suddenly e 41 hull id #2

suddenlye41

New Member
I purchased suddenly 1 year ago she need some paint etc I am trying to find her her origanal and if she did transpac in 69 or 71 ?? she also has a stearman engine with a new new gearbox which is misaligned the boat lived inhawaii for 25 years spent 15 in the chesepeake bfore return g san diego I purchased it from jack p who owned it for this time ... I tried looking in the coast guard record but cannot find her original name thanks ned knight
 

bgary

Advanced Beginner
Blogs Author
Following up:

In the 1969 Transpac, there were two Ericson 41s listed among the entries:

-- Pericus (sail number 7925, Huntington Harbor YC, owner William Wright)
-- Valerie (sail number 7853, Hawaii Yacht Club, owner Robert Oldham)

In the 1971 Transpac, there were three Ericson 41s listed:

-- Bevika (sail number 8554, Metropolitan YC, owner Dick Bockius)
-- Flying Cloud (sail number 19124, Portland YC, owner Edwin de Koning)
-- Valerie (same data as above... with the note that she was dismasted in the 1969 Transpac)

-- there was also an Ericson-39, Blue Orpheus (sail number 27734, Long Beach YC, owner Richard Johnson)

In the 1973 Transpac, Bevika (Ericson 41) is the only Ericson listed

In the 1975 Transpac, the entry list included

-- Blue Star (Ericson 39, sail number 37599, owner Brian Carter)
-- Conception (Ericson 37, sail number 7378, owner Larry Bradley)
-- Vind Fempe-Del (Ericson 39, sail number 1500, from Nagoya, Japan)



That's all I've found, so far....
 
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Greenie

5 O'clock Somewhere
Hi,
Im really curious about any improvements you’ve done on “Suddenly” - I had actually put a deposit down on her about 2 years ago, but decided to back out with so many looming issues ... I drove down from LA thinking this was it I was going to purchase a ‘69 Ericson only to find out the engine wouldn’t start amongst other thing. i hope you got a good deal and are fixing her up ... she has such potential and beauty... I just didn’t have the $$ or skills to do it right.

would love to see what you’ve done along the way.
 

Christian Williams

E381 - Los Angeles
Moderator
Blogs Author
Alas, that was Suddenly's first and last message on the forum.

Apparently the issues that loomed for you loomed even bigger for the purchaser.
 

Kidmag

New Member
Suddenly was for sale for a long time siting in the Chula Vista Marina. Listing dropped off about 6-8 months ago. I had intended to go look at it her, but the broker scared me. Said she's been siting for a long long time, had lots of water damage from leaks. He made it clear it was a project boat - which is not what I was looking for.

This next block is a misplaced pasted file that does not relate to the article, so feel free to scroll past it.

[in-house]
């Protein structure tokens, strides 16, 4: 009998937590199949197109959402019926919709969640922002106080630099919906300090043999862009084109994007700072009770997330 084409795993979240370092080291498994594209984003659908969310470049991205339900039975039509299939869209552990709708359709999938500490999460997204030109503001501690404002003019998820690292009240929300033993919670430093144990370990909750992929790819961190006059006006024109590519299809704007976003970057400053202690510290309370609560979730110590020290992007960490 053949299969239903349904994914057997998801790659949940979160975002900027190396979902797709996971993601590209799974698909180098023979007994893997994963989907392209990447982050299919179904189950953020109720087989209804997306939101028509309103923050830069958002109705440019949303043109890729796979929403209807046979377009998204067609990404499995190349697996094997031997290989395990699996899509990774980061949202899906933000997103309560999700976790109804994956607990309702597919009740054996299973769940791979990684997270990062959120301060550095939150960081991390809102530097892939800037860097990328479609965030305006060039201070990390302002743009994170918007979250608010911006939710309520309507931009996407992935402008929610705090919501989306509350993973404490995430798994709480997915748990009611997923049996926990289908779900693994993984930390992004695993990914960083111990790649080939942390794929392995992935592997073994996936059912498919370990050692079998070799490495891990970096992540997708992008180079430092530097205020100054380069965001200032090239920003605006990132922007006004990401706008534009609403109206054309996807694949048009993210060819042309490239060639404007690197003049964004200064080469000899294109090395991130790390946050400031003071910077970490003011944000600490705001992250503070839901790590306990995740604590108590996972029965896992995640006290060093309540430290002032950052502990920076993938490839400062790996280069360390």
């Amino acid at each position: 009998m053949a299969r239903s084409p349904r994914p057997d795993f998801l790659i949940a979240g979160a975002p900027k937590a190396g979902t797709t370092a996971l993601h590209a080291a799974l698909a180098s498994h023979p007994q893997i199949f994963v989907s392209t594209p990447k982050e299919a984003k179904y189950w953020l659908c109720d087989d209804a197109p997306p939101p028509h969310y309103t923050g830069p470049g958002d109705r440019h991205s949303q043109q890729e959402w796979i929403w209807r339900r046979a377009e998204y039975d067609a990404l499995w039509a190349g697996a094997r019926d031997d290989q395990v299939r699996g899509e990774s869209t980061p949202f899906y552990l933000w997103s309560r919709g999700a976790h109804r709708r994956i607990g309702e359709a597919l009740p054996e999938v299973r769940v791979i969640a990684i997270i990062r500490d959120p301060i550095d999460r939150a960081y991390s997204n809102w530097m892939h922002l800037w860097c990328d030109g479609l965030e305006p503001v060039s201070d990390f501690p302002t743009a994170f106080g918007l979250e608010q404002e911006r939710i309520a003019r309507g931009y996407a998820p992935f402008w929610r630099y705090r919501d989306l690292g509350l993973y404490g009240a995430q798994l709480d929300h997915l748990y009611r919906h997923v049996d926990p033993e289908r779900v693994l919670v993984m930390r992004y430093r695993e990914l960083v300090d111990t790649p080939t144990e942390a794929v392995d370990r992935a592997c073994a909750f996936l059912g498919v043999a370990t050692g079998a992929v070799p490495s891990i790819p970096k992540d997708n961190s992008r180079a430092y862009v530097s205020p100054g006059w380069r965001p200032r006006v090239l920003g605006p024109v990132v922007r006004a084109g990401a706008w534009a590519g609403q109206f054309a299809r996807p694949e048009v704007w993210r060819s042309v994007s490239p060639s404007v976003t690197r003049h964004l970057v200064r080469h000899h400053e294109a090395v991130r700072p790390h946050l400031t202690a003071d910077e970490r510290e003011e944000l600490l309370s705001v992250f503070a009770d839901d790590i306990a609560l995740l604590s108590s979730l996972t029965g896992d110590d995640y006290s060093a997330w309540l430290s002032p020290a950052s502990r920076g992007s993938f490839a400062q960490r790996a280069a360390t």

Christian Williams

E381 - Los Angeles
Moderator
Blogs Author
I thought about that model at one time. I concluded I didn't want a late-60s project boat, no matter how pretty. The design is too far from current expectations, the cost of bringing her back stupendous and the resale fairly impossible.
 

Kidmag

New Member
are you sure...... https://www.yachtworld.com/boats/1968/ericson-41-sloop-3253580/ :)

Actually I'm enamored with the 41, victimized by those beautiful lines... But I haven't had the chance to sail on one, and all the reviews are from the same guy - an editor from Practical Sailor. If she sails well in our Southern California light air and can point (cause lets face it, from San Diego you are pointing somewhere always), then I'm in real trouble and may make a financially disastrous life choice - but I'll be smiling in the beginning!
 

Christian Williams

E381 - Los Angeles
Moderator
Blogs Author
Lots of boats sail well. It's a business decision. If I wanted a 41 I'd look for one that had had 50K spent on it recently and with an asking price of 50K, which would be an optimistic seller..

It's a big boat. You can't paint the spars or hull yourself, too massive. It needs a new engine. It needs new tanks. It needs a bottom job. it needs new seacocks and hoses, winches, rigging and lines, electronics and then there's the cosmetics of upholstery and varnish and so on.

Is that just defeatism? Well, the issue is that everything's 50 years old. Everything is beyond its design life. It is impractical to make such a boat seaworthy for the purposes it was intended--family cruising, maybe even the South Seas. So it becomes a permanent project incapable of fulfilling its design intention.

Such a boat can indeed be a trophy, a restoration that draws admiration far and wide, a tribute, a legacy created independent of standard tastes and needs. Actually, you could put 100K into an E41 and have a very cool boat.

But for $100K you can also have a used Hanse 40. Time marches on and leaves beauty behind.
 
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toddster

Curator of Broken Parts
Blogs Author
Yeah, I looked hard at that ad a while back. (And kicked the tires on a few other boats in that size/price range.) Yeah, it's possible and almost within budget. But then I think how much more time I could spend cruising on the little 49 y/o boat that I've already (almost) restored, for that amount of money and extra time.
Well... let me sink this one first.
 
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